Sado, located in the Sea of Japan, is the perfect stopover for migratory birds. Thanks to the ocean currents, summer is cooler and winter is warmer on Sado than on the mainland, add to that the richly preserved natural environment and you have a comfortable resting site for birds. At this point, about 360 species of birds have been sighted. In addition to about 50 species of resident birds, various “visiting” birds fly over to Sado for rest and propagation throughout the year.
The Kuninaka Plain, which sprawls in the center of Sado, is where tokis, herons, migratory and other birds alight to feed. On Sado Island, various efforts are being made in the hope that human beings can coexist more respectfully with nature. Farming methods that encourage living creatures include not only reducing the use of chemicals, but also filling rice fields with water even in winter, and creating deeper points in water channels to provide refuge for water dwellers.
These efforts allow numerous creatures to thrive in rice fields, creating a favorable environment for wild birds in every season. Around the plain, white-tailed eagles and falcons can be observed, too, stalking their prey with a vigilant eye.
Sado islanders are often disappointed when they find white birds in a rice paddy and excitedly think they have sighted tokis, only to notice that the birds are herons after all. Herons, with the slightly unfavorable Japanese name “sagi,” (which can also mean “fraud” or “to swindle”), have a humorous appearance and very amiable eyes. Tokis and herons, whose habitat and areas of activity are similiar, are often seen side by side, looking for feed in rice fields or taking a rest on the ridges between paddies. So, where herons can be found, ibises can usually be found, too. Herons can be good landmarks since they are less timid than tokis, and allow humans to come closer.
In spring and fall, a large number of migratory birds fly over to Sado Island. The place around Hajikizaki at the northern tip of Sado is famous as a place where migratory birds stay. Especially in spring, birds heading for the north stop over for a little rest and feed. Many birds also take a rest around Niibo Dam, and local bird lovers hold bird-watching expeditions.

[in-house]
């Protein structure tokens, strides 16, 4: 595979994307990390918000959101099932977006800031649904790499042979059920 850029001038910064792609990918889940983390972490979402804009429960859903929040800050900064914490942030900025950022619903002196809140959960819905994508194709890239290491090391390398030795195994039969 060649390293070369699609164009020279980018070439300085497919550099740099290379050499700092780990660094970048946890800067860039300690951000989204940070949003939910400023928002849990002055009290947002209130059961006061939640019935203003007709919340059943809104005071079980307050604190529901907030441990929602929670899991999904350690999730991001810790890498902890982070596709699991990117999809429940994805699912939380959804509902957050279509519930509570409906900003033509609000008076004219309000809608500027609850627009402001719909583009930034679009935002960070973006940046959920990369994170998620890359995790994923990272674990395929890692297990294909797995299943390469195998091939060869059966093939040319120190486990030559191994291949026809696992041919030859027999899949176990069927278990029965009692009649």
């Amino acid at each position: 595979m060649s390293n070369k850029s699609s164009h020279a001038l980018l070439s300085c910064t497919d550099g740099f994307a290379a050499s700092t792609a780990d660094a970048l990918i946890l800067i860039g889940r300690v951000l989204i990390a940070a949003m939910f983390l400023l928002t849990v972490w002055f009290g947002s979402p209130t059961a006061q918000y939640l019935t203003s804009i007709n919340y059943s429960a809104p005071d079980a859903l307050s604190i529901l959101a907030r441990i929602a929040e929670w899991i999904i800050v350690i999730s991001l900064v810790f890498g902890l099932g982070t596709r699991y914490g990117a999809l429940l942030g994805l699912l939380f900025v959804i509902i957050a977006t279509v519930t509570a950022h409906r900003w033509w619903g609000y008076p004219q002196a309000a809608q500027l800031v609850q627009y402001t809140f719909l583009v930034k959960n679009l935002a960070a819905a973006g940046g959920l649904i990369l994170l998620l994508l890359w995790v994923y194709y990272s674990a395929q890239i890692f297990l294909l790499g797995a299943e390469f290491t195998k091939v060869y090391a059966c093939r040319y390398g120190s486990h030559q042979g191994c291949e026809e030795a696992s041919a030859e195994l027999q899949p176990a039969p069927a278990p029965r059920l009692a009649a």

On Sado Island, where communities dot the mountains and seaside, rare birds can often be found close to private residences. If you speak to local people, they may tell you about nearby spots where wild birds can be found, or about their personal bird watching experiences.
Bird watching depends greatly on luck and timeliness. That may be why your delight is especially great when you have encountered exactly the bird you have been looking for.
Sado has many kinds of rare residential birds, too, like Sado-kakesu, an endemic subspecies of jay. Presumably, many people want to see wild tokis more than anything else. The release of tokis to the wild and the birth of chicks to wild parents have given us more opportunities to see tokis, even in the plains. But that does not necessarily ensure that you will encounter them.
If you happen to miss seeing them, please visit the “Toki Rapport Plaza,” where you can observe tokis right before your eyes.
References: “Toki no Shima no Yacho” (Wild birds on Toki’s Island), by the Sado Chapter of the Wild Bird Society of Japan
Photo credit: Yoshiyuki Ito and the Wild Bird Society of Japan, Sado Chapter